GEO164 Earth System Processes (8)

In this subject you will learn about  the processes operating in Earth's lithosphere, hydrosphere and atmosphere. You will learn how geological processes have shaped the Earth's landforms and how to interpret geological features and the shape of the landscape to develop a historical perspective on landform development.  You will also learn about the relationships between the Earth's hydrological cycle and the atmosphere to be able to demonstrate an understanding of the processes affecting weather on a global and local scale including how to forecast the weather.   

Subject availability
Session 2 (60)
On Campus
Albury-Wodonga Campus
Port Macquarie
Albury-Wodonga Campus
Continuing students should consult the SAL for current offering details. Where differences exist between the Handbook and the SAL, the SAL should be taken as containing the correct subject offering details.
Subject Information
Grading System
One session
School of Environmental Sciences
Learning Outcomes
Upon successful completion of this subject, students should:
  • be able to describe the key principles and concepts associated with geological processes
  • be able to interpret geological features to develop a historical perspective on landform development
  • be able to describe the key principles of atmospheric processes and climate
  • be able to interpret weather maps and forecast the weather
  • be able to describe the key principles and concepts associated with hydrological processes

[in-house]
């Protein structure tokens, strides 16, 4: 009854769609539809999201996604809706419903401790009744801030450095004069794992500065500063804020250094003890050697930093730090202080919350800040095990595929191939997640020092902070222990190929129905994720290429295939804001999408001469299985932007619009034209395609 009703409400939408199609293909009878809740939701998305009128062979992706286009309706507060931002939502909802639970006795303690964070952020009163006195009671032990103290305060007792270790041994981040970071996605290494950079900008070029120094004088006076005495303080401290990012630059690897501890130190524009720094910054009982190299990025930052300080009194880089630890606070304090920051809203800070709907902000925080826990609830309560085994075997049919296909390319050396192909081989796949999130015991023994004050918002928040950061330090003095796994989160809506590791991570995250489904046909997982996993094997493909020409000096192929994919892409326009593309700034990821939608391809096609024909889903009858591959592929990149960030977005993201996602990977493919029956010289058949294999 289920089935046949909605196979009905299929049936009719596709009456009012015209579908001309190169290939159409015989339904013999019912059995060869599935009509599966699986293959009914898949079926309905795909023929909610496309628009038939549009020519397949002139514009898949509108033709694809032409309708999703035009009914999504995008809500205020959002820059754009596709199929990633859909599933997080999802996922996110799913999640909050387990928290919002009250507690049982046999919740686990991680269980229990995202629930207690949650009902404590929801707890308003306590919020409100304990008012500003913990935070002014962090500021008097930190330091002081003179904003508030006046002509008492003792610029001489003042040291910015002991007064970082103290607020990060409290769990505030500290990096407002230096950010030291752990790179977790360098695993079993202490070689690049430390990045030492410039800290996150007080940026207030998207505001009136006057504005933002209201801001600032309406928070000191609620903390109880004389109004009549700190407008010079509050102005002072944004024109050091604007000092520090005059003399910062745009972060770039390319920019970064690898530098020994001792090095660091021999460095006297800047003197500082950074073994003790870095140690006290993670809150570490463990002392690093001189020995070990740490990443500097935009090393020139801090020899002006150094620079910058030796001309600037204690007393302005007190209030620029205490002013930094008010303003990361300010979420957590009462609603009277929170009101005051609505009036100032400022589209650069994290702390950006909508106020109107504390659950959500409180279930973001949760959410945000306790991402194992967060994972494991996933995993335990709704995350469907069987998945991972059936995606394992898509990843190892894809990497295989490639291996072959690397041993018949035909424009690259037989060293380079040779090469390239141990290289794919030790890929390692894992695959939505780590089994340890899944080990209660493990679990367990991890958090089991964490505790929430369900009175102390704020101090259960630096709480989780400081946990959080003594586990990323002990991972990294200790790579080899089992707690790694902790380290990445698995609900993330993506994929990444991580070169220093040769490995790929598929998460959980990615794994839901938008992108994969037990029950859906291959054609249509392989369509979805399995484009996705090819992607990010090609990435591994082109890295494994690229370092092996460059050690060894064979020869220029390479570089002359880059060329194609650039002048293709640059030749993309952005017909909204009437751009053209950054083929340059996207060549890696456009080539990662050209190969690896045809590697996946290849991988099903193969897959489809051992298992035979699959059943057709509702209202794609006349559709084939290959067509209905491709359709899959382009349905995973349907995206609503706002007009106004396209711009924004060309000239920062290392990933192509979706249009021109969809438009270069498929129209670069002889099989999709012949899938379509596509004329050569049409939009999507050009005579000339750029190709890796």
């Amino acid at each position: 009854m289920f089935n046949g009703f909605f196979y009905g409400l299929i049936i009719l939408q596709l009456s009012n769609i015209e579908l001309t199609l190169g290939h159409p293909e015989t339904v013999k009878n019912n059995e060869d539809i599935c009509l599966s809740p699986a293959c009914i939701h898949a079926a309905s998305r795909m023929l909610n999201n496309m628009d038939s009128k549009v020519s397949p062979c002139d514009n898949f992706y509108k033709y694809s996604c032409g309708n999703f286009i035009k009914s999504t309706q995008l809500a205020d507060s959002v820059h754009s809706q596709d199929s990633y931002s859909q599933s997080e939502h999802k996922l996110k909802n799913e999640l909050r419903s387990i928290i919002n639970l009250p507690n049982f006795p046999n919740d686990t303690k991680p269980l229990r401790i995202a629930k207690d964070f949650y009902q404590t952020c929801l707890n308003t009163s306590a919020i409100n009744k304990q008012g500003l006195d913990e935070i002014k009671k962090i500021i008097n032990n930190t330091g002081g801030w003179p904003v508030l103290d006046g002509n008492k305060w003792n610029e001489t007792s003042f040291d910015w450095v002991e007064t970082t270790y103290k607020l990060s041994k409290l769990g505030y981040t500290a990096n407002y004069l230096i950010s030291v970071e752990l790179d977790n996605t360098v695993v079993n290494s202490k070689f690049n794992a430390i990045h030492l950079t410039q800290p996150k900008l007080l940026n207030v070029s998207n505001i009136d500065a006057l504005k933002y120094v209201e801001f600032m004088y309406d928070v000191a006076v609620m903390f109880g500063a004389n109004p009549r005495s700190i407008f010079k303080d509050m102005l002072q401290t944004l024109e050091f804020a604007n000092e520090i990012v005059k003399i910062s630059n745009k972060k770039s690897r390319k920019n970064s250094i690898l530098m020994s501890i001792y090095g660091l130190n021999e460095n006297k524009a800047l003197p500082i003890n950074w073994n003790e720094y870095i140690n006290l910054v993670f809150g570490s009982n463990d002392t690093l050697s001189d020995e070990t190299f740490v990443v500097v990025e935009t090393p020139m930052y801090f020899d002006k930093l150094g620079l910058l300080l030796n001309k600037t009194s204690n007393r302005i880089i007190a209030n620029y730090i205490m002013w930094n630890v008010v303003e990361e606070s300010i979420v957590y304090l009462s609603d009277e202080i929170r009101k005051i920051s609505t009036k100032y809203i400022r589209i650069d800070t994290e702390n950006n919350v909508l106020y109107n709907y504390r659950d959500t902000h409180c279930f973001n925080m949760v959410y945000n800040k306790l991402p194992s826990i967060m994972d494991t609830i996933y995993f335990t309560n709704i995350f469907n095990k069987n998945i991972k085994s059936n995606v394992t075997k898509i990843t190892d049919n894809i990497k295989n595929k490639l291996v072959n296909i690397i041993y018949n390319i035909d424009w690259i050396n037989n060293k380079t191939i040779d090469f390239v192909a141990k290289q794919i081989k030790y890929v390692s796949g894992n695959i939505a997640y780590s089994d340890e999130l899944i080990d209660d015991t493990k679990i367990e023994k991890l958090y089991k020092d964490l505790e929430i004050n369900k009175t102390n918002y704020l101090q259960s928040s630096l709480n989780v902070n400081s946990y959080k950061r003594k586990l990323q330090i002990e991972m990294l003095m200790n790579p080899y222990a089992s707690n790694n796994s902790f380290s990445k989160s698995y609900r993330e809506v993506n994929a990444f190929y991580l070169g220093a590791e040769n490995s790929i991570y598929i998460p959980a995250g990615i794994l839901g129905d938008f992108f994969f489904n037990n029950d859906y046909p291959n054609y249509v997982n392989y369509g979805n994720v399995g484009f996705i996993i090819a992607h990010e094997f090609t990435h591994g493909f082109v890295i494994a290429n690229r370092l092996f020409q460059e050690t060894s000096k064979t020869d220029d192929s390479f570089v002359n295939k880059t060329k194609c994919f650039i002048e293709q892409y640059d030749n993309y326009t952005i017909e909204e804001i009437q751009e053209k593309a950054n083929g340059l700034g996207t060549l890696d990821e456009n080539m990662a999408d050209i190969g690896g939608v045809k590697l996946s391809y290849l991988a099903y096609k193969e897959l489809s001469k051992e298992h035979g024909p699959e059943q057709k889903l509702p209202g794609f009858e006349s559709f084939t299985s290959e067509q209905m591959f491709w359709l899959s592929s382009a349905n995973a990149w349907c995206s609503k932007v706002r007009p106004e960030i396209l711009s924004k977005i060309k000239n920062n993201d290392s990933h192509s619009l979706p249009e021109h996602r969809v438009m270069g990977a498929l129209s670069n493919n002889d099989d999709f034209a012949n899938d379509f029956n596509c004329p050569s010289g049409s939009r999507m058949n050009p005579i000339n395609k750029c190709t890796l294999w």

• be able to read, interpret and use topographic maps
The subject will cover the following topics:
  • Formation of the Solar System;
  • Internal structure of the earth, continental drift and plate tectonics;
  • Igneous, sedimentary and metamorphic rock types;
  • Topographic maps and geological history interpretation;
  • The hydrologic cycle, weathering and erosion
  • Physical properties of water, air, radiation and heat energy flux;
  • Earth's heat budget, greenhouse effect, seasonality and albedo;
  • Atmospheric circulation models, pressure zones, wind belts and global climates;
  • Adiabatic processes, atmospheric stability and aerological diagrams;
  • Air masses, fronts and synoptic meteorology;
  • El-Nino Southern Oscillation, ozone depletion, enhanced greenhouse effect and environmental consequences of climate change.
Current Students

For any enquiries about subject selection or course structure you will need to contact your Course Director. You can find the name and contact details for your Course Director in your offer letter or contact your School office.

Prospective Students

For further information about Charles Sturt University, or this course offering, please contact info.csu on 1800 334 733 (free call within Australia) or enquire online.

The information contained in the 2017 CSU Handbook was accurate at the date of publication: June 2018. The University reserves the right to vary the information at any time without notice.